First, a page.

10 wishlist features for Mac OS X 10.7 - Lion


As published by many blogger… Apple’s currently working on Mac OS X 10.7 - codenamed Cheetah, Lion, Ocelot, Lynx, or, er, Lolcat, depending on which rumour you subscribe to - isn’t interesting in itself. What I believe, it should be Cheetah. What we’d love to know is what new features it’ll bring to the party.
We’ve listed what we’d like to see below; post a comment if we’ve missed something from your wish list.
1. A unified interface
Since Apple started mucking about with brushed metal in 1999, the Mac interface has lost the elegance and consistency it had in its early years. Apple should unify the interface, perhaps drawing on recent iterations of iLife, along with Quick Look and Dock stacks. And if the revised interface is sluggish, this merely leaves the door open for Mac OS X 10.8 - “Cape Lion” - to increase snappiness, the cape referring to the operating system’s superhero-like qualities.
2. System-wide tagging and smart collections
From online services to mobile devices, it’s clear the hierarchical file/folder system is on borrowed time. Apple realised this when it introduced Spotlight, and yet system-wide tagging doesn’t seem to be on the company’s radar. Along with adding such a feature to Mac OS X 10.7, we’d like to see smart collections extended to other apps, such as smart bookmarks for Safari.
3. Superior Spotlight
Spotlight is a great technology with a poor interface. We hope Mac OS X 10.7 improves Spotlight’s usability significantly, perhaps taking a few tips fromLaunchBar. At the very least, Spotlight’s menu should support Quick Look, and although Apple rarely looks back, it’d do well to revisit the excellent Spotlight sorting window from Tiger.
LaunchBar
TAKE A TIP: LaunchBar is what Spotlight could be, if it wasn’t a little bit rubbish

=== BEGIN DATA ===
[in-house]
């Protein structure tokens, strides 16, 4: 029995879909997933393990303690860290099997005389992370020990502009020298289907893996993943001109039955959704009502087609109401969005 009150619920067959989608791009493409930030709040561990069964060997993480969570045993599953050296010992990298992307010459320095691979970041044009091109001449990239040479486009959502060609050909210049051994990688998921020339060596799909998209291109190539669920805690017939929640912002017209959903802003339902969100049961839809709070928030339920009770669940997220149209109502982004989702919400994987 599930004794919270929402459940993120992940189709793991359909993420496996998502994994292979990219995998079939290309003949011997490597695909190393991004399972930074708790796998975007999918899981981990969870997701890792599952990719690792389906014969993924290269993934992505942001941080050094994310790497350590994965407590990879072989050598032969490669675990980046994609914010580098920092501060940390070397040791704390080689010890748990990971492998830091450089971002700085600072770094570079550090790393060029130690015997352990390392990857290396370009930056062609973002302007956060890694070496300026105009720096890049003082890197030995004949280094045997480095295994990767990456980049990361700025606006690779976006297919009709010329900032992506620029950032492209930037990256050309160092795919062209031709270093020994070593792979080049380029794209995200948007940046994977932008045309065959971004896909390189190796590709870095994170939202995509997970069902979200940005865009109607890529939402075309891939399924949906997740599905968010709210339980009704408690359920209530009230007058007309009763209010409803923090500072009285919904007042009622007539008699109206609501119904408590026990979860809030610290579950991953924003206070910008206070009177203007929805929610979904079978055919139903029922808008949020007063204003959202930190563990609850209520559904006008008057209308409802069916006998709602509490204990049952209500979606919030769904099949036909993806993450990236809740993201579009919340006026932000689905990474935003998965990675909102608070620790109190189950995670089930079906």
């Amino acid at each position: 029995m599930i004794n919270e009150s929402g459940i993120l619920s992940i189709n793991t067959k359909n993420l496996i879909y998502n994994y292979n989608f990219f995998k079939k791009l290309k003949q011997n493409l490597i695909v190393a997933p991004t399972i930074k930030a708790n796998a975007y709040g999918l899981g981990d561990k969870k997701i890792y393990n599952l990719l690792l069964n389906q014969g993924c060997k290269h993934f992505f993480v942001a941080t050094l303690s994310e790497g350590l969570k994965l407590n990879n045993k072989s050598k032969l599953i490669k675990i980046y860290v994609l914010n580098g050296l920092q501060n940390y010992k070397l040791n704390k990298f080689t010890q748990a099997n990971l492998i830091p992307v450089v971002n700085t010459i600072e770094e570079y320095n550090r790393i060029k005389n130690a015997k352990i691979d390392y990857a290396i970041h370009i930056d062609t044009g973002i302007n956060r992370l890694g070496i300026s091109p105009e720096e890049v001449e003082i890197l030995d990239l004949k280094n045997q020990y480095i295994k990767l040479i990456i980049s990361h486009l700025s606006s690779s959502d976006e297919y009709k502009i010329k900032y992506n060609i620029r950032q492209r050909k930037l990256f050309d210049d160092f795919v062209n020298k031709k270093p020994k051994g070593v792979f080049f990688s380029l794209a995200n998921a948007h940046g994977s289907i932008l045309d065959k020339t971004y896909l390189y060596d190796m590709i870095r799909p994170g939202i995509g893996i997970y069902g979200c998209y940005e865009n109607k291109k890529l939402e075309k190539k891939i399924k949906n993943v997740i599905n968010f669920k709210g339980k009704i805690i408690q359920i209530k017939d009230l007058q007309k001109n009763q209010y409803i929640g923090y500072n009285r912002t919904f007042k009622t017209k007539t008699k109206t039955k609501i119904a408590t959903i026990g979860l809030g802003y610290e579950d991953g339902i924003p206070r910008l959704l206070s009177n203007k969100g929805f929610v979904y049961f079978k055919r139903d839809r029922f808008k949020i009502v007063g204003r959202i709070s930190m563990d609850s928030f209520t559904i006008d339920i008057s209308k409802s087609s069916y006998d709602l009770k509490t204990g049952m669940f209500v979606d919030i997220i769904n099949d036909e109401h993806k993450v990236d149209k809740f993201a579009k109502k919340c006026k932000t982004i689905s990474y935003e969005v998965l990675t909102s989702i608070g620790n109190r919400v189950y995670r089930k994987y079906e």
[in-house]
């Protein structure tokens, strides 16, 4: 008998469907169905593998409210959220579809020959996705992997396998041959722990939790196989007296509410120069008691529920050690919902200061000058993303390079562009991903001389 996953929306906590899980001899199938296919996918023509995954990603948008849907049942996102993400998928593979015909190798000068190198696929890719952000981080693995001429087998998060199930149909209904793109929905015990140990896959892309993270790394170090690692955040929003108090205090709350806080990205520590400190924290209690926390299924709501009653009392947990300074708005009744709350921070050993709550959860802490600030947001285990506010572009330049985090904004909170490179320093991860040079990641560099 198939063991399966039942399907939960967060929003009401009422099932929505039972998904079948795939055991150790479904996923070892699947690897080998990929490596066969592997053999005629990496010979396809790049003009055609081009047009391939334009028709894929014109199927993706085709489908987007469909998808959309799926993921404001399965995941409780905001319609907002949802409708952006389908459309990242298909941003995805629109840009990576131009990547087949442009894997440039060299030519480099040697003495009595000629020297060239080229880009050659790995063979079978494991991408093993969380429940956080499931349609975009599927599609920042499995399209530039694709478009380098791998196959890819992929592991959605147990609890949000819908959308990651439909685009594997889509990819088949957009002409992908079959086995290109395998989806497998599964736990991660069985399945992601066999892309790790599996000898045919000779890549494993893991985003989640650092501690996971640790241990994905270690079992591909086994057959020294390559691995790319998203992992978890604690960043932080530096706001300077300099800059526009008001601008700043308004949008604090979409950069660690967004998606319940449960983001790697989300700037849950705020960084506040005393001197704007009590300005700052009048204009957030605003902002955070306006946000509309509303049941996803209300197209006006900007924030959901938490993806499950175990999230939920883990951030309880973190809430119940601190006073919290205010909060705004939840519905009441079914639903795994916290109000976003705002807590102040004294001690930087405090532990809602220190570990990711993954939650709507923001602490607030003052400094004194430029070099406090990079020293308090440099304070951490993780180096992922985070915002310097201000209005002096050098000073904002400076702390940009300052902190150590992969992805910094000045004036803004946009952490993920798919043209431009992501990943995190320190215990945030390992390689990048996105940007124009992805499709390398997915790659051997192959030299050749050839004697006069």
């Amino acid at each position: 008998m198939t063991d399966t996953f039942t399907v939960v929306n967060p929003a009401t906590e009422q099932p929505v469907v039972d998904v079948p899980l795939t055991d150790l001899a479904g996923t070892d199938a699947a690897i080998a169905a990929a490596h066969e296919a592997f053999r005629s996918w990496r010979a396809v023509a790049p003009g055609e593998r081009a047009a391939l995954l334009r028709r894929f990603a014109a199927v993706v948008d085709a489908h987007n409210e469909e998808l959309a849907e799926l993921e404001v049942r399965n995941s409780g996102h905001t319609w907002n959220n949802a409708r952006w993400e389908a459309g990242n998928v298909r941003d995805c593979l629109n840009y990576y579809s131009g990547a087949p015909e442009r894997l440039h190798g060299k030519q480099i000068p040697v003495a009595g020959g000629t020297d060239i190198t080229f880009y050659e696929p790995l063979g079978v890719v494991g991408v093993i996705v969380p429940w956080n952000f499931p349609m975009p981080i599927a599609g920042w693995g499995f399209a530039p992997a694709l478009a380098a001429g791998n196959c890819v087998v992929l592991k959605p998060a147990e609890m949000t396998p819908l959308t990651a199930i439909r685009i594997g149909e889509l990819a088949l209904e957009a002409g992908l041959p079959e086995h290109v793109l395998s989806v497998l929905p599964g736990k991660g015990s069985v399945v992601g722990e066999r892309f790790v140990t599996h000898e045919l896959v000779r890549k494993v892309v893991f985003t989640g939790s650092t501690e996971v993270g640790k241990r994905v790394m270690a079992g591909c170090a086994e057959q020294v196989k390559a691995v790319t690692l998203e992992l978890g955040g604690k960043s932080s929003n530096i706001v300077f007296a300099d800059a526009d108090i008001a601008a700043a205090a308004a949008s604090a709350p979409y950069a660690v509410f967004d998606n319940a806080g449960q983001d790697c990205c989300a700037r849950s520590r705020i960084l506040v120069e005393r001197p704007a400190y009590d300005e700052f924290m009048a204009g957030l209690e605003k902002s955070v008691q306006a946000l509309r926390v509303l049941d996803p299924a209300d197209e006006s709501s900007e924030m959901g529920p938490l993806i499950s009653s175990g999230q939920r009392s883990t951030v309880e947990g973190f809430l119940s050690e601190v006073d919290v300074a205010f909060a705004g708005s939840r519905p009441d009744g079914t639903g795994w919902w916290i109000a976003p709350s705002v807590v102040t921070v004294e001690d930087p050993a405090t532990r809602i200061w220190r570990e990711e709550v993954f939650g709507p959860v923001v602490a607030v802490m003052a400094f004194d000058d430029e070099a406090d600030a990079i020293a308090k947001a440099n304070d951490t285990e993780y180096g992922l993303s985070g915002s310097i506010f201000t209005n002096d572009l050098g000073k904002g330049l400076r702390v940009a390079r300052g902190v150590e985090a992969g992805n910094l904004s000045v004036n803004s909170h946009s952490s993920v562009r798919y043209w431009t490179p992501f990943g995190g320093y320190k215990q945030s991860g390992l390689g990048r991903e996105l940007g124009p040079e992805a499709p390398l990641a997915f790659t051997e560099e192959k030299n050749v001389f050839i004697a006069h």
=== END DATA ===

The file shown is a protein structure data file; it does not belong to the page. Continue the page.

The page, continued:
4. Better Stacks
Stacks evolved in Snow Leopard but still fall short of the original rumoured concept: an arbitrary but easy to access ‘pile’ of user-defined documents. A workaround would be to make smart folders accessible in a stack - currently, clicking one in the dock opens it in Finder. Stacks should also support Quick Look.
5. More multitouch
Although an industry-wide transition to multitouch is underway, it’s going to be a while before it’s the default system for interaction; no-one wants to spend their time with an arm outstretched, swiping at a vertical iMac screen. However, Mac OS X 10.7 will likely integrate more concepts from iPhone, enabling laptop and tablet users to benefit from system-wide gestures and actions that developers can utilise with ease.
6. Configurable Spaces
Spaces are quite powerful but configuration options are basic and limited. Advanced options should ape Hyperspaces, enabling you to name and define an individual background for each space. And while we can’t see Apple doing this, space-specific Docks would be great.
7. Cloud services
Apple’s web services are stale, but perhaps Mac OS X 10.7 will improve things. We hope a user-friendly and robust built-in cloud back-up and sync system will be integrated and that more Apple apps will integrate with cloud services. We don’t, however, want to see the operating system called Cloud Leopard, because that’s a rubbish name.
8. Finder tabs and enhancements
Finder is now a Cocoa app, but it still needs a kick up the bottom. We’d like to see broken FTP support fixed, optional window tabs (see TotalFinder for an indie’s crack at this), per-folder show/hide settings for hidden files, cut/move, window snapping, and better labels that offer user-definable colours.
TotalFinder
FIX THE FINDER: We’d like to see Finder tabs in Mac OS X 10.7, as per TotalFinder
9. Embrace third-party services
Some Apple apps now deign to notice non-Apple services - iPhoto can upload to Flickr, and iChat grudgingly works with Jabber. Apple should take this further - iChat should become a truly multi-service IM client, Address Book should integrate with Skype, and Mail should integrate with social networks like Facebook and Twitter.
10. A Mac app store
This might be a controversial choice, but it could be a smart one. The iPhone/App Store ecosystem has shown that making apps affordable and accessible, easy to install and simple to update, benefits developers and Apple alike. A Mac app store shouldn’t be the only way to get apps into Mac OS X 10.7, but we’ll be astonished if it isn’t announced as an option within the next year.
 
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